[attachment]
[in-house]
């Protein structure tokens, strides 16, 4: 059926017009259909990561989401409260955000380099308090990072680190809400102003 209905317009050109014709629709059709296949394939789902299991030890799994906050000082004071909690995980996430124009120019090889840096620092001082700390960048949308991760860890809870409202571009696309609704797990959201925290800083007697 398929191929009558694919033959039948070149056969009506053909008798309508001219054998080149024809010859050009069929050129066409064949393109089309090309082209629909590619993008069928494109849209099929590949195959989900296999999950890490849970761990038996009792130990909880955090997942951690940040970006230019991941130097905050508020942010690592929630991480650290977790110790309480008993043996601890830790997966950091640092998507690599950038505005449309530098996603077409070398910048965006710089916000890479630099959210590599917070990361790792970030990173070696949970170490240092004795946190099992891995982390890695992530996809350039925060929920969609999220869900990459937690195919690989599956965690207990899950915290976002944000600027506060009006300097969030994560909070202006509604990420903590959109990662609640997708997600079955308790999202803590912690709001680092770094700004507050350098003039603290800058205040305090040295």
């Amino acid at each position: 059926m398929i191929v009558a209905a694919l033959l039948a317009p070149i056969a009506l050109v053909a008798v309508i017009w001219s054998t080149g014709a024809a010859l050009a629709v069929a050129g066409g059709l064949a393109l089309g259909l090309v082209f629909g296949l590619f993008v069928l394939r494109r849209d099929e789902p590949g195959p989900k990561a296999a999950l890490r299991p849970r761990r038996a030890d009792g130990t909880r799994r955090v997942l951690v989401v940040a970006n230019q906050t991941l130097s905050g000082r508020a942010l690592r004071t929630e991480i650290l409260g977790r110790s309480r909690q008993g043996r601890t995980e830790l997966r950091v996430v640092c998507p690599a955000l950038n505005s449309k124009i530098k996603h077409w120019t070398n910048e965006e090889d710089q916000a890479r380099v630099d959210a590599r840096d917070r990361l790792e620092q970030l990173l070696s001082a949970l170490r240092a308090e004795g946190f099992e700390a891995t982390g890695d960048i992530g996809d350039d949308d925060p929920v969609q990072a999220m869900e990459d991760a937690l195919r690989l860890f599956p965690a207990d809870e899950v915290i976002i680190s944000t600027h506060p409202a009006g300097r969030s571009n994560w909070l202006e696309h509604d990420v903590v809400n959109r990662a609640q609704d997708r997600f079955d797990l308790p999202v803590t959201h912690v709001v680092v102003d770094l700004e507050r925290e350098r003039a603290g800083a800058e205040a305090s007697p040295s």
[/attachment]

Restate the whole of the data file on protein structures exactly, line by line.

[in-house]
């Protein structure tokens, strides 16, 4: 059926017009259909990561989401409260955000380099308090990072680190809400102003 209905317009050109014709629709059709296949394939789902299991030890799994906050000082004071909690995980996430124009120019090889840096620092001082700390960048949308991760860890809870409202571009696309609704797990959201925290800083007697 398929191929009558694919033959039948070149056969009506053909008798309508001219054998080149024809010859050009069929050129066409064949393109089309090309082209629909590619993008069928494109849209099929590949195959989900296999999950890490849970761990038996009792130990909880955090997942951690940040970006230019991941130097905050508020942010690592929630991480650290977790110790309480008993043996601890830790997966950091640092998507690599950038505005449309530098996603077409070398910048965006710089916000890479630099959210590599917070990361790792970030990173070696949970170490240092004795946190099992891995982390890695992530996809350039925060929920969609999220869900990459937690195919690989599956965690207990899950915290976002944000600027506060009006300097969030994560909070202006509604990420903590959109990662609640997708997600079955308790999202803590912690709001680092770094700004507050350098003039603290800058205040305090040295």
């Amino acid at each position: 059926m398929i191929v009558a209905a694919l033959l039948a317009p070149i056969a009506l050109v053909a008798v309508i017009w001219s054998t080149g014709a024809a010859l050009a629709v069929a050129g066409g059709l064949a393109l089309g259909l090309v082209f629909g296949l590619f993008v069928l394939r494109r849209d099929e789902p590949g195959p989900k990561a296999a999950l890490r299991p849970r761990r038996a030890d009792g130990t909880r799994r955090v997942l951690v989401v940040a970006n230019q906050t991941l130097s905050g000082r508020a942010l690592r004071t929630e991480i650290l409260g977790r110790s309480r909690q008993g043996r601890t995980e830790l997966r950091v996430v640092c998507p690599a955000l950038n505005s449309k124009i530098k996603h077409w120019t070398n910048e965006e090889d710089q916000a890479r380099v630099d959210a590599r840096d917070r990361l790792e620092q970030l990173l070696s001082a949970l170490r240092a308090e004795g946190f099992e700390a891995t982390g890695d960048i992530g996809d350039d949308d925060p929920v969609q990072a999220m869900e990459d991760a937690l195919r690989l860890f599956p965690a207990d809870e899950v915290i976002i680190s944000t600027h506060p409202a009006g300097r969030s571009n994560w909070l202006e696309h509604d990420v903590v809400n959109r990662a609640q609704d997708r997600f079955d797990l308790p999202v803590t959201h912690v709001v680092v102003d770094l700004e507050r925290e350098r003039a603290g800083a800058e205040a305090s007697p040295s």